MUMBAI: The Reserve Bank of India’s decision to keep businesses away from banking licenses will help the government avoid allegations that it is selling banks to large corporations. However, the number of potential buyers for public sector banks (PSBs) will decrease.
In the absence of any deep-pocketed corporate house, bidders for PSU banks would have to be either private or multinational banks, or private equity investors who would be able to find a few billion dollars to buy a bank. . The challenge for private equity investors is that they would look for an exit after a few years, as multinational banks increasingly reduce their exposure to individuals as retail banking becomes a national business due to the costs. of compliance.
Private players like HDFC Bank, Kotak, ICICI and Axis have the capacity to raise funds, but pension commitments would be a deterrent. In March of this year, Finance Minister Nirmala Sitharaman said that the salaries and pensions of bank workers would be protected in the event of privatization. “The deal breaker would be the pension liabilities of these banks,” said a private banker. The fact that the pension is indexed to inflation makes things worse for any buyer.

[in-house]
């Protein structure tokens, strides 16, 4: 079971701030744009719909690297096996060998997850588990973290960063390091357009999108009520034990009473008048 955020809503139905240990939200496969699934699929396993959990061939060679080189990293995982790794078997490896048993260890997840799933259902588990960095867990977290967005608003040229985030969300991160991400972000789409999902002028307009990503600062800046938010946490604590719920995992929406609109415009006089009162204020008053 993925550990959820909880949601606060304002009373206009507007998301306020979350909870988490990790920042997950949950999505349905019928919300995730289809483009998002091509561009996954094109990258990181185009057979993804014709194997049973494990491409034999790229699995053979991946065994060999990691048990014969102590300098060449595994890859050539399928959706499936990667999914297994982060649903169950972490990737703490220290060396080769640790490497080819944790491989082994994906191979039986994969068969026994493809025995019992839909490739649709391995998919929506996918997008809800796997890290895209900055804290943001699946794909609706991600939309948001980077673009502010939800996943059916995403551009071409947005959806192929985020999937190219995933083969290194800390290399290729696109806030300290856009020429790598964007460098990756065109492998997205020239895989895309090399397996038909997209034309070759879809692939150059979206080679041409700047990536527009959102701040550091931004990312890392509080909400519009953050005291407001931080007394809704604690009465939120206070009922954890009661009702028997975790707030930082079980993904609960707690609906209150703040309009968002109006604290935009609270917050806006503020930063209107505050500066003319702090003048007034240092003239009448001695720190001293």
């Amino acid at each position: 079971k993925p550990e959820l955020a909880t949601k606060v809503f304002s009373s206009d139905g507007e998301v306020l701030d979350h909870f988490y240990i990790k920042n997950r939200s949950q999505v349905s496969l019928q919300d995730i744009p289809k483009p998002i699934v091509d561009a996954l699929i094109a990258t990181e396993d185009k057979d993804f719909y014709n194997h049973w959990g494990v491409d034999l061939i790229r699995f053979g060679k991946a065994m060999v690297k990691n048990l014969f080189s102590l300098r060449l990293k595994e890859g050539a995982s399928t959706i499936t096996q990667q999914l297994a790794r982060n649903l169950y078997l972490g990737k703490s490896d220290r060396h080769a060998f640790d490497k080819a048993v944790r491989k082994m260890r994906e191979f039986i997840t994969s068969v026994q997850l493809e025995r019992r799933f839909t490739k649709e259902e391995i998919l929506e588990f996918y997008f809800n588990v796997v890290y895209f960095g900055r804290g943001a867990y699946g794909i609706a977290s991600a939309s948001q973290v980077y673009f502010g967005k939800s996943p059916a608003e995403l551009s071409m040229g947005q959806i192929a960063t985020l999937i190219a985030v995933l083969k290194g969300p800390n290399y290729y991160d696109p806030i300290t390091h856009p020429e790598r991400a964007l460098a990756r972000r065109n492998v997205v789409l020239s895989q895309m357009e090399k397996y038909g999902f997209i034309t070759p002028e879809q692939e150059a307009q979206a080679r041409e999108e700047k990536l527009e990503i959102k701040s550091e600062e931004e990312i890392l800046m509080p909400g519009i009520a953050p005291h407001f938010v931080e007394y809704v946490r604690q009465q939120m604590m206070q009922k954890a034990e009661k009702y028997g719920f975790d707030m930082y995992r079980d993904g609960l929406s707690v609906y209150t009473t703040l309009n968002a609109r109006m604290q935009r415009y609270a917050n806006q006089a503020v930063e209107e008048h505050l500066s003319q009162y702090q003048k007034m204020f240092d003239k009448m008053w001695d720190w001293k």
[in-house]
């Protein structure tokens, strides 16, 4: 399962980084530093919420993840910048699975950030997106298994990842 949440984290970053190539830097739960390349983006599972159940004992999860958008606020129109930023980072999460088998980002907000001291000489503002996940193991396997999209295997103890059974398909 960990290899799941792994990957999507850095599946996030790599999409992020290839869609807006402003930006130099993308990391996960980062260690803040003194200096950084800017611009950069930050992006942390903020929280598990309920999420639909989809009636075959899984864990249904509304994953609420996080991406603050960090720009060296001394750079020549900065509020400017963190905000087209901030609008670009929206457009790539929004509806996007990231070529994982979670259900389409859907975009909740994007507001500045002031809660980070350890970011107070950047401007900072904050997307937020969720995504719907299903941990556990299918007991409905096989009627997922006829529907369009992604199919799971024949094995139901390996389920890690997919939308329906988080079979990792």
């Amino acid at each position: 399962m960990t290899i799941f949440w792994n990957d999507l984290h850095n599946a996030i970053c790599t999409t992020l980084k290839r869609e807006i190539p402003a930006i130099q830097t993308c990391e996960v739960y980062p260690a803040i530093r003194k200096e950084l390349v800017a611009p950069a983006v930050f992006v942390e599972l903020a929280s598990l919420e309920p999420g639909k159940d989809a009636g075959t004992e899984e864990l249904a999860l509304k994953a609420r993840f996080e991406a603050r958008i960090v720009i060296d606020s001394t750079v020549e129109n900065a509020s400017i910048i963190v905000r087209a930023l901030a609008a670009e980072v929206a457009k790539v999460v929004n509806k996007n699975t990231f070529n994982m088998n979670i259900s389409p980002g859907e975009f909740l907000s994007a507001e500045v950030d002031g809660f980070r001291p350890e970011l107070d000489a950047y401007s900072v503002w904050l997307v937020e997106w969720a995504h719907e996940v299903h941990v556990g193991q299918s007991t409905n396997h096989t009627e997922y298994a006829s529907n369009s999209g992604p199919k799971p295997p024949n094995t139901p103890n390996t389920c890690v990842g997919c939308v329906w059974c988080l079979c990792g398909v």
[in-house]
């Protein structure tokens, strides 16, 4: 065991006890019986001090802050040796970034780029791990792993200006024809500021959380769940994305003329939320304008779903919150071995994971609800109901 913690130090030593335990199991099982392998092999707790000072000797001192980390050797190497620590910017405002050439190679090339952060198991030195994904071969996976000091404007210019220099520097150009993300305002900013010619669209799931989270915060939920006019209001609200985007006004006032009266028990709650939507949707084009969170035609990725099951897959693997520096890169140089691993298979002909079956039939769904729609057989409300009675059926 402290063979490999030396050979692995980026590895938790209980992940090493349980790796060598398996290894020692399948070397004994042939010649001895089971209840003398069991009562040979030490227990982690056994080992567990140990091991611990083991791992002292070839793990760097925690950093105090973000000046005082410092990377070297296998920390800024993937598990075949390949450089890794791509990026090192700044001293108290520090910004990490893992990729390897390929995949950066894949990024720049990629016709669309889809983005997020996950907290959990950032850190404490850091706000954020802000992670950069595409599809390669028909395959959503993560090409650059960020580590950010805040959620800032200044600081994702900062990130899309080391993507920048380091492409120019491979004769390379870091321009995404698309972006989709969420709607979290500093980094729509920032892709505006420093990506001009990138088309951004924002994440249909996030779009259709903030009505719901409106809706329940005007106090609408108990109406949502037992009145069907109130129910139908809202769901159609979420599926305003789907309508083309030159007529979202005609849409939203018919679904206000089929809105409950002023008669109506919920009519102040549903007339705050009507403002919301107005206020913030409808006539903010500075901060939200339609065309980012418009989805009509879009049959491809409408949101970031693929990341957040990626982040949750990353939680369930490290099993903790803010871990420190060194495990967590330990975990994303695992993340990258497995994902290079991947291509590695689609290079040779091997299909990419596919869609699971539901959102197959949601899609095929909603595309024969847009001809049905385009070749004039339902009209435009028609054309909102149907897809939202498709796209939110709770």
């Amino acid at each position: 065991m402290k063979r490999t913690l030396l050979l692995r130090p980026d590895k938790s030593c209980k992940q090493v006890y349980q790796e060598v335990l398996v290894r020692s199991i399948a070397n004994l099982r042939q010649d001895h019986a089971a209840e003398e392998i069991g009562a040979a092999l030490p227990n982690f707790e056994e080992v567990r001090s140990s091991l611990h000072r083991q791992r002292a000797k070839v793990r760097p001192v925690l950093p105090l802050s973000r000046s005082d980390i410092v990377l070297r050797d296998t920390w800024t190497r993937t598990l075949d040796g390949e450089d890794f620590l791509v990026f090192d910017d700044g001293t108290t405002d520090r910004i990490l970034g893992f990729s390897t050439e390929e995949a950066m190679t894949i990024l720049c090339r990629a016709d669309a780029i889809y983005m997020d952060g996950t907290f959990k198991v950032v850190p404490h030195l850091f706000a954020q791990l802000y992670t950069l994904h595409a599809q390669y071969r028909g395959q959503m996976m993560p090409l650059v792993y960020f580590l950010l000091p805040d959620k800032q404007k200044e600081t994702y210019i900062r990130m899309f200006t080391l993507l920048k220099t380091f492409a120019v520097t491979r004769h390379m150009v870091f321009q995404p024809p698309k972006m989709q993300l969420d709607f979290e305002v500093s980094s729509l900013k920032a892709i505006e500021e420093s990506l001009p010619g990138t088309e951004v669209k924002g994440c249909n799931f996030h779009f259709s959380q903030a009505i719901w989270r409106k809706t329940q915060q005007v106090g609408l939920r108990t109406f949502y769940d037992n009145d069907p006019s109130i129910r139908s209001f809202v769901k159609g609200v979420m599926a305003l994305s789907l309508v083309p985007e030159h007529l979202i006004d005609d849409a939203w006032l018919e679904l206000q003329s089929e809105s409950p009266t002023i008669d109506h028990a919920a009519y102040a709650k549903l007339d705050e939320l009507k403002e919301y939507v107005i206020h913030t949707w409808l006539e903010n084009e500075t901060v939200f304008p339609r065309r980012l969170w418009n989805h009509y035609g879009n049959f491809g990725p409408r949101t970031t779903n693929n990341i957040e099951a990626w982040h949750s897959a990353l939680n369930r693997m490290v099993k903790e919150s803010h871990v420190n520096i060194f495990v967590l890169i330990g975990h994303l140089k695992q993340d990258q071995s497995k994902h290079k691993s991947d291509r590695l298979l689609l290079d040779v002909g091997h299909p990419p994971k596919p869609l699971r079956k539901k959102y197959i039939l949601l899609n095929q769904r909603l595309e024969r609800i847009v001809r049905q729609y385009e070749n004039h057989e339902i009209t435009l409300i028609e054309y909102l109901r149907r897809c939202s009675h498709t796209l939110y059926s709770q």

The source added that this is the reason why banks are trading at low valuations despite cleaning up their loan portfolios.
For private banks, a banking license or branch network has the same appeal as it would for a corporate house. All the more so given the disruption that digital technology causes. “Unlike in the past where a national banking license attracted a lot of interest, there was only one serious bidder for Lakshmi Vilas Bank – DBS. When the RBI was looking for someone to take over PMC Bank, despite the lure of “A license from a Mumbai-based bank, there was still only one bidder,” said a banker.
While PSOs are in a better financial position, a buyer would have to invest more capital and likely see an increase in the cost of funds, as government ownership, which provides a cushion for depositors, will no longer be there. Since liberalization, the central bank has chosen the safe route by issuing banking licenses to financial institutions. The first set of banks that got their license were widely sponsored by financial institutions including HDFC, ICICI, UTI, IDBI and some non-bank financial companies such as Centurion, Kotak Mahindra and Bandhan. The experience in licensing professionals has not been good (Global Trust Bank and Yes Bank). The absence of private non-bank financial institutions makes divestment more difficult.


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